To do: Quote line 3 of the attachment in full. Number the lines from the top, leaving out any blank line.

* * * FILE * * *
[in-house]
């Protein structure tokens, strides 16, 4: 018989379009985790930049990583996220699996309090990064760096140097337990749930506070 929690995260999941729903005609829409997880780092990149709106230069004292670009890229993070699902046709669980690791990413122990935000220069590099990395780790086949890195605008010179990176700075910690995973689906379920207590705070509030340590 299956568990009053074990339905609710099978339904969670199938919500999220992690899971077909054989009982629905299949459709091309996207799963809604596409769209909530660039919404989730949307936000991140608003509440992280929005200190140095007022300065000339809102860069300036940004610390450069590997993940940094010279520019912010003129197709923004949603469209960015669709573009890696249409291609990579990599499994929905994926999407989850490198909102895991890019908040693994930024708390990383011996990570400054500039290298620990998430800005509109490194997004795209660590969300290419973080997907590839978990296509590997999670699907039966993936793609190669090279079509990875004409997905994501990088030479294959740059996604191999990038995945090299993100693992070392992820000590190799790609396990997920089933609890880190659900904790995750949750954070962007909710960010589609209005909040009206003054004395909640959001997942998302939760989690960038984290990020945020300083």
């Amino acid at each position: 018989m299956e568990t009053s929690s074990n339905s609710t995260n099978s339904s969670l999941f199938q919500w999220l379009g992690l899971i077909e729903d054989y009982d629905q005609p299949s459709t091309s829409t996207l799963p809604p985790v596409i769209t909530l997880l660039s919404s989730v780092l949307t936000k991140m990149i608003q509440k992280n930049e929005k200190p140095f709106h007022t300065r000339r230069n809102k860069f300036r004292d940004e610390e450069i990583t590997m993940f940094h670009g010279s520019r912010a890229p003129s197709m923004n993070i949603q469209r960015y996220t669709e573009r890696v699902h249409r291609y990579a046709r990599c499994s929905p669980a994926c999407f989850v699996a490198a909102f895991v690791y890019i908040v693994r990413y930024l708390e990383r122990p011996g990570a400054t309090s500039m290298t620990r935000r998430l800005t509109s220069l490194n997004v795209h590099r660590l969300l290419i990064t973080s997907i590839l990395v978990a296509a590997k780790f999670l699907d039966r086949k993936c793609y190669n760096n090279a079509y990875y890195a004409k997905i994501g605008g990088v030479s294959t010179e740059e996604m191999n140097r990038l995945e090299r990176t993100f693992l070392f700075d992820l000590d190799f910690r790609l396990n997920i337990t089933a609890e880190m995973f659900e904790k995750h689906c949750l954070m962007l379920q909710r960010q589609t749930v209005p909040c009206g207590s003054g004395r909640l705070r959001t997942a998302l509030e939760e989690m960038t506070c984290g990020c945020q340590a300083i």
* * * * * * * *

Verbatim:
């Amino acid at each position: 018989m299956e568990t009053s929690s074990n339905s609710t995260n099978s339904s969670l999941f199938q919500w999220l379009g992690l899971i077909e729903d054989y009982d629905q005609p299949s459709t091309s829409t996207l799963p809604p985790v596409i769209t909530l997880l660039s919404s989730v780092l949307t936000k991140m990149i608003q509440k992280n930049e929005k200190p140095f709106h007022t300065r000339r230069n809102k860069f300036r004292d940004e610390e450069i990583t590997m993940f940094h670009g010279s520019r912010a890229p003129s197709m923004n993070i949603q469209r960015y996220t669709e573009r890696v699902h249409r291609y990579a046709r990599c499994s929905p669980a994926c999407f989850v699996a490198a909102f895991v690791y890019i908040v693994r990413y930024l708390e990383r122990p011996g990570a400054t309090s500039m290298t620990r935000r998430l800005t509109s220069l490194n997004v795209h590099r660590l969300l290419i990064t973080s997907i590839l990395v978990a296509a590997k780790f999670l699907d039966r086949k993936c793609y190669n760096n090279a079509y990875y890195a004409k997905i994501g605008g990088v030479s294959t010179e740059e996604m191999n140097r990038l995945e090299r990176t993100f693992l070392f700075d992820l000590d190799f910690r790609l396990n997920i337990t089933a609890e880190m995973f659900e904790k995750h689906c949750l954070m962007l379920q909710r960010q589609t749930v209005p909040c009206g207590s003054g004395r909640l705070r959001t997942a998302l509030e939760e989690m960038t506070c984290g990020c945020q340590a300083i």